The Bureau of Economics in the Federal Trade Commission has a three-part role in the Agency and the strength of its functions changed over time depending on the preferences and ideology of the FTC’s leaders, developments in the field of economics, and the tenor of the times. The over-riding current role is to provide well considered, unbiased economic advice regarding antitrust and consumer protection law enforcement cases to the legal staff and the Commission. The second role, which long ago was primary, is to provide reports on investigations of various industries to the public and public officials. This role was more recently called research or “policy R&D”. A third role is to advocate for competition and markets both domestically and internationally. As a practical matter, the provision of economic advice to the FTC and to the legal staff has required that the economists wear “two hats,” helping the legal staff investigate cases and provide evidence to support law enforcement cases while also providing advice to the legal bureaus and to the Commission on which cases to pursue (thus providing “a second set of eyes” to evaluate cases). There is sometimes a tension in those functions because building a case is not the same as evaluating a case. Economists and the Bureau of Economics have provided such services to the FTC for over 100 years proving that a sub-organization can survive while playing roles that sometimes conflict. Such a life is not, however, always easy or fun.
This chapter focuses on dispute resolution in French labor courts. We empirically investigate the forces that shape decision-making in the pretrial conciliation phase. For that purpose, we compiled a new database from legal documents. The results are twofold. First, conciliation is less likely when plaintiffs are assisted by a lawyer. Although this result might be interpreted in various ways, further analysis shows that the lawyers’ remuneration scheme is the most likely cause of this effect. Second, we find that the likelihood of settlement decreases as the amount at stake increases. These results contribute to the ongoing debate about French labor court reform.
In this chapter, using a dual approach based on managerial and legal perspectives, we examine franchisee attitudes regarding online sales in franchise networks to better understand their views of the costs and benefits of e-commerce in a franchise network. We thus explore the following research questions from a franchisee perspective: What are franchisees’ attitudes regarding online sales?; Are online sales viewed as complementary or competing sales for physical stores?; What about the opening of a franchisor’s website?; and What about the opening of a franchisee’s website? We also analyze how several different e-commerce options available to franchisors impact franchisee incentives and how they would be treated under European Union competition law.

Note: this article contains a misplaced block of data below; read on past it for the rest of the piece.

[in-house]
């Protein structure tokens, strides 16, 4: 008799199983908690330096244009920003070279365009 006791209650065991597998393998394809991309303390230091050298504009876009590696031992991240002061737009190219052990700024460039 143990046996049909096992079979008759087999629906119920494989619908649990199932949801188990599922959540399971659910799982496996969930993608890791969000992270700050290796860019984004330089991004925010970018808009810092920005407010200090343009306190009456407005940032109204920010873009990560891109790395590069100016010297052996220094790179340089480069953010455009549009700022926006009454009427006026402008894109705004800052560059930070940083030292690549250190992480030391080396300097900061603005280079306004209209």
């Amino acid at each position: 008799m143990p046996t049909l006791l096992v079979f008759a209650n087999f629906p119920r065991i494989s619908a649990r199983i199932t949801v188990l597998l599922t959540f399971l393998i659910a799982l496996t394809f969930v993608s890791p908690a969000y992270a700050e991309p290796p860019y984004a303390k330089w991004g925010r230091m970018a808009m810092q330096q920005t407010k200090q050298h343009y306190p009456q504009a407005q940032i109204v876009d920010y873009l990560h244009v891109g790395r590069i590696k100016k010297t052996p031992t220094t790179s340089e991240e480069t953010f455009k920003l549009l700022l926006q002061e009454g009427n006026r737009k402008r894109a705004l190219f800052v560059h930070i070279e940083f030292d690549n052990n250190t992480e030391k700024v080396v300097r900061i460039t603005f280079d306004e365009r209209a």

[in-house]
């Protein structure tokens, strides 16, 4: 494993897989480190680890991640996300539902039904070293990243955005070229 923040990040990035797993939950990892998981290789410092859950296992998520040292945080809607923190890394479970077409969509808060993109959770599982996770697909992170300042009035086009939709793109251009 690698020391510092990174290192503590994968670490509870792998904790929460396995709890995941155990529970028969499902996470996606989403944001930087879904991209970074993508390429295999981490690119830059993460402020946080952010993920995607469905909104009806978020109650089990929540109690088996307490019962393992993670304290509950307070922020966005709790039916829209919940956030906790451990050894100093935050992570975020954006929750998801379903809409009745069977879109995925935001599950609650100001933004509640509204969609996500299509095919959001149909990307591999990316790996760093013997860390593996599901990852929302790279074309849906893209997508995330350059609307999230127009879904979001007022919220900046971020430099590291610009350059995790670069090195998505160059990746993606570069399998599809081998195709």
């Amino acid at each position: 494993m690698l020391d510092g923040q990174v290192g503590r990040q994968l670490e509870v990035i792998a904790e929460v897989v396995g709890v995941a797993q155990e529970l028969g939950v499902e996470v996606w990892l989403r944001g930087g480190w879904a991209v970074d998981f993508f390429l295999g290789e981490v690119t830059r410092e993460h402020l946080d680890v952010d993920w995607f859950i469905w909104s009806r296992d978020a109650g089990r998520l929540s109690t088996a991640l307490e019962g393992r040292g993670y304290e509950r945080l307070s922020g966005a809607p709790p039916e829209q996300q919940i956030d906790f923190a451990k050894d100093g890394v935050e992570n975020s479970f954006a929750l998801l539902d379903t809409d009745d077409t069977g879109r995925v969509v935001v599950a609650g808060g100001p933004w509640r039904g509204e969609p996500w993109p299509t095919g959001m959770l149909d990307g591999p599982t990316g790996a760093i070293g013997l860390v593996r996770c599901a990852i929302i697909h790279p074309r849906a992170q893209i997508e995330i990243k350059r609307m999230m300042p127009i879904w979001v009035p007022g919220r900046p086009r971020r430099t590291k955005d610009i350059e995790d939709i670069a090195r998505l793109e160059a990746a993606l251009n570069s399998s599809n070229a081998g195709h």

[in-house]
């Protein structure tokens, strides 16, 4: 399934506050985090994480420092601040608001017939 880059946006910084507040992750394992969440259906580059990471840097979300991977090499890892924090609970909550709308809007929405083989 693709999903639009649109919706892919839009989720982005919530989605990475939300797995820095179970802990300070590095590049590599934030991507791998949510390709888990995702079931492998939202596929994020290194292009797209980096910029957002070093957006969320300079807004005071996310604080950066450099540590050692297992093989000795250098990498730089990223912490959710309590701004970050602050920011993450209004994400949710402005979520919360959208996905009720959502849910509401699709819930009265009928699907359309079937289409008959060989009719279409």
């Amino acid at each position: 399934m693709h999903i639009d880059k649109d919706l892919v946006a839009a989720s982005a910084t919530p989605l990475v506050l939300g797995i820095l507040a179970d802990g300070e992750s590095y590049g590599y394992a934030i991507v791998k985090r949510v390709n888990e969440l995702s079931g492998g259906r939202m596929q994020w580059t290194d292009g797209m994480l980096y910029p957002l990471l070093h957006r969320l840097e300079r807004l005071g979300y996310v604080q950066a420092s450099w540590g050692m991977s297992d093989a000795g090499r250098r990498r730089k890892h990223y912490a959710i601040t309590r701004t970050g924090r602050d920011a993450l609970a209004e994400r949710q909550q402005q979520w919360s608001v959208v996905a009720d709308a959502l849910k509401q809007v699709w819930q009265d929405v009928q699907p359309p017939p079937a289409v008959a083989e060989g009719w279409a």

The empirical research is based on the conduction and analysis of 46 in-depth interviews with franchisees in the retail and service industries in the French market.
We find that online sales in franchise networks raise important questions for the franchisees, and for the franchisors as well. E-commerce has to be integrated into the development strategies of franchise networks. Franchisors should facilitate the online sales practices of their franchisees in order to avoid potential conflicts with them or among the franchisees themselves, thereby maintaining the control necessary to ensure healthy network growth. Moreover, franchisors should pay attention to the sharing of Internet sales with its franchisees.
Our chapter contributes to the stream of franchising literature dealing with the use of Internet in franchise networks. Moreover, it can be viewed by franchisors, franchise experts, franchisees, and franchisee candidates as an overview of issues linked to online sales in franchise networks. It also highlights best practices when having a multichannel strategy.
The competition and regulatory economics literature has developed indicators that detect whether a vertically integrated provider (VIP) is engaging in market exclusion in the form of an anticompetitive price squeeze and non-price discrimination leading to sabotage of downstream competitors. Weisman integrates these indicators by developing a safe-harbor range within which a profit-maximizing VIP engages in neither form of market exclusion. Downstream retail competition that depends on the VIP’s inputs imposes upward pricing pressure on the downstream prices, with the amount of such pressure increasing as the downstream products become more homogeneous (closer substitutes). We analyze the implications of upward pricing pressure for antitrust evaluations of a duty to deal, regulatory policies mandating wholesale inputs for entrants, and vertical mergers. We find, for example, no basis to oppose a merger in which the VIP was previously required to supply inputs to rivals at unregulated prices.
In regressions using a semi-logarithmic functional form that include a dummy variable, Kennedy (1981) showed that instead of interpreting the dummy coefficient directly, one needs to “correct” it to estimate the percentage effect of the dummy variable on the dependent variable. In the context of an antitrust application, we show that when using a dummy variable to estimate the overcharge as a percentage of the actual price, one should not apply the correction proposed by Kennedy because doing so will lead to an overcharge estimate with a larger bias.
John Kwoka’s Mergers, Merger Control, and Remedies is a meta-analysis of “retrospective” academic studies of consummated mergers and other horizontal arrangements. Based on this meta-analysis, Kwoka strongly criticizes federal enforcement policies, claiming that the agencies permit far too many anticompetitive mergers to go unchallenged, and are far too willing to accept remedies that fail to prevent a significant loss of competition. Kwoka claims further that this excessive leniency is the culmination of a trend reflecting deliberate policy choices made over the last several decades.
In a forthcoming critique, Vita and Osinski challenge Kwoka’s analysis and his conclusions, identifying serious flaws in the size, construction, and composition of his sample, and in the statistical analysis of the data drawn from that sample. In a published response to Vita and Osinski, Professor Kwoka offers a number of objections and counter-arguments. In this rejoinder, I respond to Professor Kwoka.